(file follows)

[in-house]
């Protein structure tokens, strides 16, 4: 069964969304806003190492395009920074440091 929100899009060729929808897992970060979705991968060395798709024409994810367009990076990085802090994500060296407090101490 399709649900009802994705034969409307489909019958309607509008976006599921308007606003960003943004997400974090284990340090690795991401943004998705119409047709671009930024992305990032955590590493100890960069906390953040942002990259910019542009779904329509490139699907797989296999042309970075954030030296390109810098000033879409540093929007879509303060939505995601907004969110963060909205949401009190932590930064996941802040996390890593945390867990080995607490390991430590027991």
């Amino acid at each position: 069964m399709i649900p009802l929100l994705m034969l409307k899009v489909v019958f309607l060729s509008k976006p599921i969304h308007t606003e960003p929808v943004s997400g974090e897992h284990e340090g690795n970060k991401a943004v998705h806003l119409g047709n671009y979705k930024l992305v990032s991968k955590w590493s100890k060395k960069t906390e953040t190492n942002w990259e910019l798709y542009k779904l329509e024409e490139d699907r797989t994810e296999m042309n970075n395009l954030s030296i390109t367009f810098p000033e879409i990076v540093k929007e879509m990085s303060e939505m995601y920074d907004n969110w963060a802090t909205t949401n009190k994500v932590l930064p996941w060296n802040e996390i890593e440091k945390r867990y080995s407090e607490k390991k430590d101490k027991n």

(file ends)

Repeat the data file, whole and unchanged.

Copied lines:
[in-house]
């Protein structure tokens, strides 16, 4: 069964969304806003190492395009920074440091 929100899009060729929808897992970060979705991968060395798709024409994810367009990076990085802090994500060296407090101490 399709649900009802994705034969409307489909019958309607509008976006599921308007606003960003943004997400974090284990340090690795991401943004998705119409047709671009930024992305990032955590590493100890960069906390953040942002990259910019542009779904329509490139699907797989296999042309970075954030030296390109810098000033879409540093929007879509303060939505995601907004969110963060909205949401009190932590930064996941802040996390890593945390867990080995607490390991430590027991």
């Amino acid at each position: 069964m399709i649900p009802l929100l994705m034969l409307k899009v489909v019958f309607l060729s509008k976006p599921i969304h308007t606003e960003p929808v943004s997400g974090e897992h284990e340090g690795n970060k991401a943004v998705h806003l119409g047709n671009y979705k930024l992305v990032s991968k955590w590493s100890k060395k960069t906390e953040t190492n942002w990259e910019l798709y542009k779904l329509e024409e490139d699907r797989t994810e296999m042309n970075n395009l954030s030296i390109t367009f810098p000033e879409i990076v540093k929007e879509m990085s303060e939505m995601y920074d907004n969110w963060a802090t909205t949401n009190k994500v932590l930064p996941w060296n802040e996390i890593e440091k945390r867990y080995s407090e607490k390991k430590d101490k027991n």